DEFINITION--Infection, inflammation and swelling of the larynx (vocal cords) and
surrounding tissue. This causes labored breathing and a characteristic "barking"
noise with each inhalation or cough.
BODY PARTS INVOLVED--Larynx; throat; bronchial tubes; trachea (windpipe).
SEX OR AGE MOST AFFECTED--Children under age 6.
SIGNS & SYMPTOMS
- Barking cough and difficult breathing, especially at night.
- Chest or throat discomfort or pain.
CAUSES--Contagious viral infection (influenza virus type A, other parainfluenza
and influenza viruses; respiratory syncytial virus; other viruses such as adenovirus,
rhinovirus, enterovirus, Coxsackievirus, ECHO virus, measles virus).
RISK INCREASES WITH
- Past history of croup.
- Frequent upper respiratory infections.
HOW TO PREVENT--No specific preventive measures.
What To Expect
- Your own observation of symptoms.
- Medical history and physical exam by a doctor (sometimes). There is no specific
diagnostic test for croup.
- In rare instances, throat culture, neck x-ray or CT scan, and laryngoscopy (See Glossary for both).
APPROPRIATE HEALTH CARE
- Home care after diagnosis.
- Doctor's treatment.
- A child who has difficulty breathing may need to be hospitalized and may be given
oxygen. Recovery usually takes 2 days.
POSSIBLE COMPLICATIONS--Complications are unlikely, but may occur depending on
severity of the symptoms.
PROBABLE OUTCOME--Croup can be frightening, because attacks usually happen at
night and the child has trouble breathing. In most cases, croup is not serious, and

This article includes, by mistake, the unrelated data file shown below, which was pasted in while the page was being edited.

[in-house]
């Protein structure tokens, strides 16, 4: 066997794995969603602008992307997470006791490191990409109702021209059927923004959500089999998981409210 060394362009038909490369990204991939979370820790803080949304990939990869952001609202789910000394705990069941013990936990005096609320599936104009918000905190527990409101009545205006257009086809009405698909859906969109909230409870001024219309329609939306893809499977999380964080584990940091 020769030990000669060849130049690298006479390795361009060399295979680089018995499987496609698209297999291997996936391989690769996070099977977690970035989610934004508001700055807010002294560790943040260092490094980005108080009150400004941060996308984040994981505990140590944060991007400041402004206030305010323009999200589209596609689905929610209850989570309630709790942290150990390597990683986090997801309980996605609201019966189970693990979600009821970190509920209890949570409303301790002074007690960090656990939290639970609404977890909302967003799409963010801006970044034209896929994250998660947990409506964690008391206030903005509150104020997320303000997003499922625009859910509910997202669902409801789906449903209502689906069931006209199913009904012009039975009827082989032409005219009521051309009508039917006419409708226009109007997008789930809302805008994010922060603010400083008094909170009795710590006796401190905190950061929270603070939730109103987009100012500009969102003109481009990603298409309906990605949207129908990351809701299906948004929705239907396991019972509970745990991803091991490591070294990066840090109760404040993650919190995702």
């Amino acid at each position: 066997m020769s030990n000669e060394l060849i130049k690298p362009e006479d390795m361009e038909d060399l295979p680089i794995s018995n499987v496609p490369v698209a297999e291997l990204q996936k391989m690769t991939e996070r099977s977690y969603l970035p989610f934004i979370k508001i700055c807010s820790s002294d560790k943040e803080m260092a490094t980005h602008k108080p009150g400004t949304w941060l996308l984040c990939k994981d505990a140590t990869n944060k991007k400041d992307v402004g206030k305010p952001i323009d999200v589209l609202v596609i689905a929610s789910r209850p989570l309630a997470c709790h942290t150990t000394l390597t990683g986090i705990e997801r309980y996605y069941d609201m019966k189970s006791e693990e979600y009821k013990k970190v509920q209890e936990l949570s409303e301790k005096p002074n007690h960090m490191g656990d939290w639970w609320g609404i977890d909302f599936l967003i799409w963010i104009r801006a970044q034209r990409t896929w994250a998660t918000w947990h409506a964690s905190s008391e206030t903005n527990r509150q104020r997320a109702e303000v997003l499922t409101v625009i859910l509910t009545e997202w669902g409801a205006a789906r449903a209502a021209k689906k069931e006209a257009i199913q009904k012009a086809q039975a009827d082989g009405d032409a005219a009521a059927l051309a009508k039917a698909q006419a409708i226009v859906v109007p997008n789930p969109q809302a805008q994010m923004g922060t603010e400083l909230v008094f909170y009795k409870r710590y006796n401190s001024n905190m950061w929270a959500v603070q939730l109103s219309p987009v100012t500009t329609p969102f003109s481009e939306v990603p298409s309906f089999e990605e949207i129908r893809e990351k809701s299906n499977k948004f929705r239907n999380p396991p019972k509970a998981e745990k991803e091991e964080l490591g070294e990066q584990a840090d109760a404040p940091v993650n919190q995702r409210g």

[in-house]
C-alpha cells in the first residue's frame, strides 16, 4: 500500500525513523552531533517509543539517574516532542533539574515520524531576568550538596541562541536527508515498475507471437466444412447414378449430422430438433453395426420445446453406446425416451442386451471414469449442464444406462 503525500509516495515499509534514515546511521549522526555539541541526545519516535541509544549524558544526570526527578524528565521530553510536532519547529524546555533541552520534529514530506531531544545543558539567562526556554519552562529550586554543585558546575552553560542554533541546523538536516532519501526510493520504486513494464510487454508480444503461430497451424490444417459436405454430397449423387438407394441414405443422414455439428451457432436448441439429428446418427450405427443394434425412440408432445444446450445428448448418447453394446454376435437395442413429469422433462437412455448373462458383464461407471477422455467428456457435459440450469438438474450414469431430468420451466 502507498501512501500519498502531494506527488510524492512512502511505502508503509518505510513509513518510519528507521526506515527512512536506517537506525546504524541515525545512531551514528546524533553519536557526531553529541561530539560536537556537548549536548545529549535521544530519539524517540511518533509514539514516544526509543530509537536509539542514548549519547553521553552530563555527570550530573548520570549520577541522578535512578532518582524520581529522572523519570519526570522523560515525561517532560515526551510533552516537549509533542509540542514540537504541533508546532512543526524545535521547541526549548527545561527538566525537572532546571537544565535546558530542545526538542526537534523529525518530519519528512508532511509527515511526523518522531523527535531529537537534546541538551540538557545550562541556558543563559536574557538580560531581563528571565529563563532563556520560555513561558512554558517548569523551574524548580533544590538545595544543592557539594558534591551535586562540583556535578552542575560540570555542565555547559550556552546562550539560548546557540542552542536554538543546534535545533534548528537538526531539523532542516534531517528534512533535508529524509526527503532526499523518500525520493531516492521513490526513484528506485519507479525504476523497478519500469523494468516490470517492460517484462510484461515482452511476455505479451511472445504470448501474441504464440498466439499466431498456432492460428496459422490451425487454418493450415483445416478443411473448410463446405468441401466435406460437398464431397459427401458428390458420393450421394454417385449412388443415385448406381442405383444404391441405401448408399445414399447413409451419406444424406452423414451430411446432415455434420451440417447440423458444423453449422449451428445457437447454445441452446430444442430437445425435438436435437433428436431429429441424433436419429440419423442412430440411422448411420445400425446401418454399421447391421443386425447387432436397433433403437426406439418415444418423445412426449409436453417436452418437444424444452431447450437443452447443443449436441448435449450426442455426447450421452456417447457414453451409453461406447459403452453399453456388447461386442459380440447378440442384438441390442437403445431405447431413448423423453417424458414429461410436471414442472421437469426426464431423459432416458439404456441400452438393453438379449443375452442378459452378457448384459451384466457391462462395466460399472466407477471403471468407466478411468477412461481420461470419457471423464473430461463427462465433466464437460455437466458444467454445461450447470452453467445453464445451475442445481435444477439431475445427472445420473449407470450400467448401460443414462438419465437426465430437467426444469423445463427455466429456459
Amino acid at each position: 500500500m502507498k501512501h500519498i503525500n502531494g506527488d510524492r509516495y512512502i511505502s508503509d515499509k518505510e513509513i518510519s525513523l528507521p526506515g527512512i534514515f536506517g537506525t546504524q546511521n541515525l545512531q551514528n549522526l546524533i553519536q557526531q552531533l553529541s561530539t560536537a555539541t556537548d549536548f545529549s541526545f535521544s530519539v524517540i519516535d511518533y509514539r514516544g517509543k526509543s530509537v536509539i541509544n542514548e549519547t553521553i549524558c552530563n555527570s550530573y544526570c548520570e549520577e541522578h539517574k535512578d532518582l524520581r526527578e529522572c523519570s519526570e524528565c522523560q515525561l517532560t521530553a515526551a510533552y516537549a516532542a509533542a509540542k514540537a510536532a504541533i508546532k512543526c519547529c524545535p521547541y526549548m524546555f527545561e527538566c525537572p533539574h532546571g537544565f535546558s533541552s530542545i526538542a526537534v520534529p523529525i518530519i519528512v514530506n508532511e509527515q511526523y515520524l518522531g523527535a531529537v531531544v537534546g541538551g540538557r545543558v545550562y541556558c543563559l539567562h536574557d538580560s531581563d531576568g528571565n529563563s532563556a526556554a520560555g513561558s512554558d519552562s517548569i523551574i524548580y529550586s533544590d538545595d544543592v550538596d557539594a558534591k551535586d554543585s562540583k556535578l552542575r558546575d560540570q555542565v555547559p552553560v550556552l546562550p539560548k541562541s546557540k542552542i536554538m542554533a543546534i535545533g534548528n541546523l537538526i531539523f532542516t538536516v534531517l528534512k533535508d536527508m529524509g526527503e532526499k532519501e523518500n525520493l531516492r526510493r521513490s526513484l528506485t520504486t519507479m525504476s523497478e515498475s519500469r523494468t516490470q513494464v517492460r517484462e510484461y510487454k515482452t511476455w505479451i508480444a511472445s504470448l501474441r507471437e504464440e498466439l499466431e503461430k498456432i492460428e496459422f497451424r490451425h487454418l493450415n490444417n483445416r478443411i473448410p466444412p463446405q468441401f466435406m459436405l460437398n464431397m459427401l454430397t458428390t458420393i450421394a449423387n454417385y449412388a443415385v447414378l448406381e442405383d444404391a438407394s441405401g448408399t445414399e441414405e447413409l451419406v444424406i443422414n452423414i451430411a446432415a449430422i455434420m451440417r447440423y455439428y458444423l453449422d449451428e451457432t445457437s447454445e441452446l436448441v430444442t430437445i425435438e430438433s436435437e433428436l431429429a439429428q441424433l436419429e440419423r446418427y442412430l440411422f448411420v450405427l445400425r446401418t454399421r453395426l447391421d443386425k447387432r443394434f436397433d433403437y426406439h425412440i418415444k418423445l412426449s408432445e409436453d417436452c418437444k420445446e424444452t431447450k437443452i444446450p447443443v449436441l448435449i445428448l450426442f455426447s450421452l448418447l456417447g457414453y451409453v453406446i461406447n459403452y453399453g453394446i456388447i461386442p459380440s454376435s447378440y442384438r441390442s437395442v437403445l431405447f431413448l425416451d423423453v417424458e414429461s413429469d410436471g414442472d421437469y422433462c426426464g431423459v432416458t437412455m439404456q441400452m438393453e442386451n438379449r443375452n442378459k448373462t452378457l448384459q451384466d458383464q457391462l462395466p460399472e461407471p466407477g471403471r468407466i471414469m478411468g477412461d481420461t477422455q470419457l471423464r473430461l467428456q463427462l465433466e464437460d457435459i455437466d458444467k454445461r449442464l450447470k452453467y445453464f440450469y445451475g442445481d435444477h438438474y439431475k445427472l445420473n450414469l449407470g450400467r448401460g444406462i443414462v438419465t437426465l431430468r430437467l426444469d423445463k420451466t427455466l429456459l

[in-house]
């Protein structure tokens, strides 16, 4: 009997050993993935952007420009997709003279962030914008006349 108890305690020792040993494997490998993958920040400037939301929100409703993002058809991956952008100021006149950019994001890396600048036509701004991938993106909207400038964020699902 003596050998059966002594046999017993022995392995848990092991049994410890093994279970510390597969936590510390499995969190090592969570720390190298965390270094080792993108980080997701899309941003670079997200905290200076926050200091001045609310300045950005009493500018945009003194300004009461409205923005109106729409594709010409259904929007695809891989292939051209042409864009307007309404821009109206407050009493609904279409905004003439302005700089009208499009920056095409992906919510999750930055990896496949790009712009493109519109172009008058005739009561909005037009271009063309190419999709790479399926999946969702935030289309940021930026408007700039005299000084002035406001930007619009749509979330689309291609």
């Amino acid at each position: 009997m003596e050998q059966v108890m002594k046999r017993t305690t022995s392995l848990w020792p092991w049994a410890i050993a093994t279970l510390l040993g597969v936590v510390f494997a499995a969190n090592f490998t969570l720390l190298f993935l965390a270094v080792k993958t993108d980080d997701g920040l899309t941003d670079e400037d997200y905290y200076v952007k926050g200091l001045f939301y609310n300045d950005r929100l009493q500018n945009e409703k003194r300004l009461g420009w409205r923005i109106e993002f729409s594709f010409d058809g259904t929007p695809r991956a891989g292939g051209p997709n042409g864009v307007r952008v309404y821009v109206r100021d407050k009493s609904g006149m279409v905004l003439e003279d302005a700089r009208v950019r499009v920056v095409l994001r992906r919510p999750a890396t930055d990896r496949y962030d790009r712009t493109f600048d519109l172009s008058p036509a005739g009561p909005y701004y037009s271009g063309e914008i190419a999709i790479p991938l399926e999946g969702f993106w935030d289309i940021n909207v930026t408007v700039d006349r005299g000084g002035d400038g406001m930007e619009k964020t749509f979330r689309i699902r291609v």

symptoms can be relieved. If attacks happen during the day and are accompanied by fever,
the illness is more serious.
How To Treat
GENERAL MEASURES----Home care for a mild croup attack:
- Stay calm. Anxiety increases the child's breathing difficulty.
- Steam from a hot shower may help breathing. Hold child in your arms in the bathroom.
- Wrapping the child in a blanket and walking around outdoors occasionally helps.
- Keep the child comfortable in a semiseated position. Use TV, radio or a story for
distraction so the child can relax. Crying can aggravate symptoms.
- Use a cool-mist, ultrasonic humidifier or vaporizer by the child's bed for several
nights after an attack even if the child appears well. Simple croup often recurs. Clean
MEDICATION--Usually no medicines are necessary for this disorder. In severe
cases, your doctor may administer drugs that decrease airway obstruction or antibiotics if
a bacterial infection occurs.
ACTIVITY--Decrease the child's activity and encourage rest as long as croup
attacks are occurring. Don't allow the child to play outside in cool night air--this may
trigger attacks (although cool air can help relieve symptoms during an attack).
DIET--Croup usually depresses appetite. Offer frequent small amounts of fluid,
such as water, ginger ale, tea, juice or cola--not milk. Coughing may cause vomiting, so
don't give the child solids during an attack.
Call Your Doctor If
- Your child is having trouble breathing and cannot swallow saliva or water. This is an
- Breathing rate increases to 80 breaths a minute.
- Breathing is labored, and retraction (the drawing in of neck and chest with each
inhalation) is pronounced.
- Nails or lips become dark or blue.
- Child starts drooling or has trouble swallowing.
- You are worried.
- Mild croup symptoms don't improve with 30 to 60 minutes of cool-mist treatment.